Midstate Congressman Charlie Dent to leave office next month

Written by Tim Lambert, WITF Multimedia News Director | Apr 17, 2018 1:36 PM

FILE PHOTO:  In this March 23, 2017, file photo, Rep. Charlie Dent, R-Pa., speaks on Capitol Hill in Washington. (AP Photo/J. Scott Applewhite, File)

(Washington) -- Midstate Congressman Charlie Dent is leaving office sooner than expected.

The Republican lawmaker, who announced last September that he would not seek re-election, issued a statement today that he will be stepping down next month:

"After discussions with my family and careful reflection, I have decided to leave Congress in the coming weeks. Serving the people of the 15th Congressional district has been a tremendous responsibility and the privilege of a lifetime, and I am honored by the trust that so many of my constituents placed in me to represent them in Washington. Actively engaging in the legislative and political process presents many challenges, and in so doing, I believe I have had a positive impact on people's lives and made a difference in Congress. I am especially proud of the work I have done to give voice to the sensible center in our country that is often overlooked or ignored. It is my intention to continue to aggressively advocate for responsible governance and pragmatic solutions in the coming years."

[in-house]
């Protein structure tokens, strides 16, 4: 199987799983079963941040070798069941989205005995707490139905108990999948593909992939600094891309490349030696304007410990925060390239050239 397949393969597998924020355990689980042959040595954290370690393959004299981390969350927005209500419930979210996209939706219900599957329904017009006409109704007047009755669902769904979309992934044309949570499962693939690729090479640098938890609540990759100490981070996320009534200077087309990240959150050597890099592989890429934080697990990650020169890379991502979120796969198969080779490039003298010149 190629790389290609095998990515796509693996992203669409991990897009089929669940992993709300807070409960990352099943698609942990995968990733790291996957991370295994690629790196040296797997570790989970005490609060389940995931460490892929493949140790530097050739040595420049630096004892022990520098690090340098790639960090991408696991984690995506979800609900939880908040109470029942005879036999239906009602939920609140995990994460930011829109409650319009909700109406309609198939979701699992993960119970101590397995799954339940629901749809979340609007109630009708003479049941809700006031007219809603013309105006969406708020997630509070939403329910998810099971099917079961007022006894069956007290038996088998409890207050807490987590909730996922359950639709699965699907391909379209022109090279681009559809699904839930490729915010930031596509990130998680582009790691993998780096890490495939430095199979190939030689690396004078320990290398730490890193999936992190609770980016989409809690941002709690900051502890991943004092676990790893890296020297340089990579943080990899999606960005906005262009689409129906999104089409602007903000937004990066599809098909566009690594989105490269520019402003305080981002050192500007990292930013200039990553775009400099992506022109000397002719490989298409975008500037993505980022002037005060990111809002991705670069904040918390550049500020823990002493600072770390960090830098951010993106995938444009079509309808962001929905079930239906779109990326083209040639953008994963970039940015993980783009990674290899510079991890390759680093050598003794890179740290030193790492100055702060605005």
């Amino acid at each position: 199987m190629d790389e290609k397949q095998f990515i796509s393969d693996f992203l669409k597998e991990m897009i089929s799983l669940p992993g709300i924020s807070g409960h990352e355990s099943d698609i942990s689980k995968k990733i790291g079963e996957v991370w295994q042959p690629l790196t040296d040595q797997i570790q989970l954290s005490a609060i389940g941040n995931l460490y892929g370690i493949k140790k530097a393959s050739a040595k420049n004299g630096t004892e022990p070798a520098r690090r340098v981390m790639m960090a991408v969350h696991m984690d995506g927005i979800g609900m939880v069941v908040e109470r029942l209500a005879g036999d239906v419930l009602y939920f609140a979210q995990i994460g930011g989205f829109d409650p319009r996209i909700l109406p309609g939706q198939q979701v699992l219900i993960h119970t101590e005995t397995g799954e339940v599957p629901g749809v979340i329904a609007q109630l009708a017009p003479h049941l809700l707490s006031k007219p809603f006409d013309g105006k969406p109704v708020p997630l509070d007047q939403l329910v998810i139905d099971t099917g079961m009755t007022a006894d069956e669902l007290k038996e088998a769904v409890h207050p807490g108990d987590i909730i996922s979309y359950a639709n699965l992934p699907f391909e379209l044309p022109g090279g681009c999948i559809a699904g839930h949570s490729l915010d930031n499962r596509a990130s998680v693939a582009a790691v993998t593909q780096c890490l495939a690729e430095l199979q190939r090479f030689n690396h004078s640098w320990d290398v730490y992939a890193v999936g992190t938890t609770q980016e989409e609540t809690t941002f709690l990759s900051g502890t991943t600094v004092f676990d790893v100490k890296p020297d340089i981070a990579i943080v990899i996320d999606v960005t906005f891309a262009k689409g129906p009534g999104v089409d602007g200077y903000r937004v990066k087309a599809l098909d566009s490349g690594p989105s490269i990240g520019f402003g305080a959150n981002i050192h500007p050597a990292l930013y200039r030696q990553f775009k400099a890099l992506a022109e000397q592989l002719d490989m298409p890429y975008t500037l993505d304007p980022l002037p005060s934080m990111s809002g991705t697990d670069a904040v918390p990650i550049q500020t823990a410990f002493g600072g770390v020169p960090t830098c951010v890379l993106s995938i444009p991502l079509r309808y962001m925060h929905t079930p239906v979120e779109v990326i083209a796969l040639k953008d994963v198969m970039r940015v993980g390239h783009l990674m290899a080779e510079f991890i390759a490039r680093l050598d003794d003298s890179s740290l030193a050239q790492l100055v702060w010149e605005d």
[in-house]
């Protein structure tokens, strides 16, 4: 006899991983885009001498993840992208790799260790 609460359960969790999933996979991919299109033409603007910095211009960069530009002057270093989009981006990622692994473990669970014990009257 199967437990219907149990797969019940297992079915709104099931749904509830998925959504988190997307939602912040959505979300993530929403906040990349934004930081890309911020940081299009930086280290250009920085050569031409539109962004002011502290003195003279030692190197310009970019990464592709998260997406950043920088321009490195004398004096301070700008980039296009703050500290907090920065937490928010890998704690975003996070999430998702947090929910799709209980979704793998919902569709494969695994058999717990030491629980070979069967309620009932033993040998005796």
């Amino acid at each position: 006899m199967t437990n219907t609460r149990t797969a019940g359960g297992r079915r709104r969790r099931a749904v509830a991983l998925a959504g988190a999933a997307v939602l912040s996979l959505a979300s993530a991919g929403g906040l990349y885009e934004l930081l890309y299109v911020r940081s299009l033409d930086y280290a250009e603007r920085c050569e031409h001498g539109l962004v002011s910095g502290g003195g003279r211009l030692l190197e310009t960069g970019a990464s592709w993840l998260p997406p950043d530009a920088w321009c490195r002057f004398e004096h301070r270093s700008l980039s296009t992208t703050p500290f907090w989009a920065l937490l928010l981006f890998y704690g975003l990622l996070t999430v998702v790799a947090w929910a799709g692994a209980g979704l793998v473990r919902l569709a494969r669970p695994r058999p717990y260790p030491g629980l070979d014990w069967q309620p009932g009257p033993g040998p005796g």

Dent has cut a distinct path over the course of his seven terms in Congress. He has been a frequent critic of President Donald Trump and polarization and dysfunction on Capitol Hill. 

He had opposed a GOP plan to repeal and replace the Affordable Care Act -- a move that reportedly led President Donald Trump to tell Dent he was "destroying the Republican Party."

Dent is a co-chair of the Tuesday Group, a caucus of moderates who call themselves the "governing wing" of the Republican party. He also chairs the appropriations subcommittee on military construction and veterans' affairs.

He currently represents portions of Berks, Dauphin and Lebanon counties in Pennsylvania's 15th Congressional District.

But, the state Supreme Court redrew the commonwealth's congressional map for the 2018 election as the result of its redistricting ruling. So, it's now known as the 7th District and consists principally of Lehigh and Northampton counties. It's now considered a toss-up.

Both Republicans and Democrats are headed for contested primaries on May 15 for party nominations to replace Dent.

In the meantime, Democratic Governor Tom Wolf will have to make a formal decision regarding a date for a special election to complete Dent's term.  

Once he receives the Republican's official resignation notice, he is required under the state's Election Code set a date for a special eleciton within 10 days of the vacancy. It must be held no sooner than 60 days that. 

Both parties will nomintate candidates -- either through a nomination process or by circulating and filing nomination papers.

The winner would serve out the balance of the term, which would end when the new Congress is seated in January 2019.

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